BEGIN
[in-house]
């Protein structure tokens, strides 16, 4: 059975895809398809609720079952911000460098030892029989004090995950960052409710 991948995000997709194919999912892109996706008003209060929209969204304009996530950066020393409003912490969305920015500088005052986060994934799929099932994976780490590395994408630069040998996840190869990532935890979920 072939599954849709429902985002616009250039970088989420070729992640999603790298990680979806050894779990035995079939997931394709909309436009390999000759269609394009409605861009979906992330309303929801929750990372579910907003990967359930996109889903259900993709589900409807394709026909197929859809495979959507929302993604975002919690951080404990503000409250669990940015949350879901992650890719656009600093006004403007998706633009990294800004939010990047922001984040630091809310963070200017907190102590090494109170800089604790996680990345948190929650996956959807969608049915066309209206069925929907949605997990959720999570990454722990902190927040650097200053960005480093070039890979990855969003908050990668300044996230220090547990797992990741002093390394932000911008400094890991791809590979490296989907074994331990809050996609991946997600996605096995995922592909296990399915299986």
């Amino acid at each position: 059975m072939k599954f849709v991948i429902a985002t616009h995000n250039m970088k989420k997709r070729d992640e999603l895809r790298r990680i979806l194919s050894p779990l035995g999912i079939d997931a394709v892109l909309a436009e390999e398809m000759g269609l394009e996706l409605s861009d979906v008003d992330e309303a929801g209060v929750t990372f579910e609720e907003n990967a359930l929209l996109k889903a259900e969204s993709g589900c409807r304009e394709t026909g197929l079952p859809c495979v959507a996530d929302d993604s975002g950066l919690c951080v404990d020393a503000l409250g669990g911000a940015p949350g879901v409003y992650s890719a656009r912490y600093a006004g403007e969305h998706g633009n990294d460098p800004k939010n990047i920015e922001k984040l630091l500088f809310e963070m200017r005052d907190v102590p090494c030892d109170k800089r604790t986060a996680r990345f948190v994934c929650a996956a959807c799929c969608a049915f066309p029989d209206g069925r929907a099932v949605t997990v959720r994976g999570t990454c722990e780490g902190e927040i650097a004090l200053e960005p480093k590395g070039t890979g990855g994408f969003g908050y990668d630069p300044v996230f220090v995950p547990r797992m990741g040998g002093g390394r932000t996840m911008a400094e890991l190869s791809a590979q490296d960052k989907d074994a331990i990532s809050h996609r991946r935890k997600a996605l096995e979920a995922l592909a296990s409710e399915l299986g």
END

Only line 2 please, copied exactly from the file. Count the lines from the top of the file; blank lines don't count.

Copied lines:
């Protein structure tokens, strides 16, 4: 059975895809398809609720079952911000460098030892029989004090995950960052409710 991948995000997709194919999912892109996706008003209060929209969204304009996530950066020393409003912490969305920015500088005052986060994934799929099932994976780490590395994408630069040998996840190869990532935890979920 072939599954849709429902985002616009250039970088989420070729992640999603790298990680979806050894779990035995079939997931394709909309436009390999000759269609394009409605861009979906992330309303929801929750990372579910907003990967359930996109889903259900993709589900409807394709026909197929859809495979959507929302993604975002919690951080404990503000409250669990940015949350879901992650890719656009600093006004403007998706633009990294800004939010990047922001984040630091809310963070200017907190102590090494109170800089604790996680990345948190929650996956959807969608049915066309209206069925929907949605997990959720999570990454722990902190927040650097200053960005480093070039890979990855969003908050990668300044996230220090547990797992990741002093390394932000911008400094890991791809590979490296989907074994331990809050996609991946997600996605096995995922592909296990399915299986």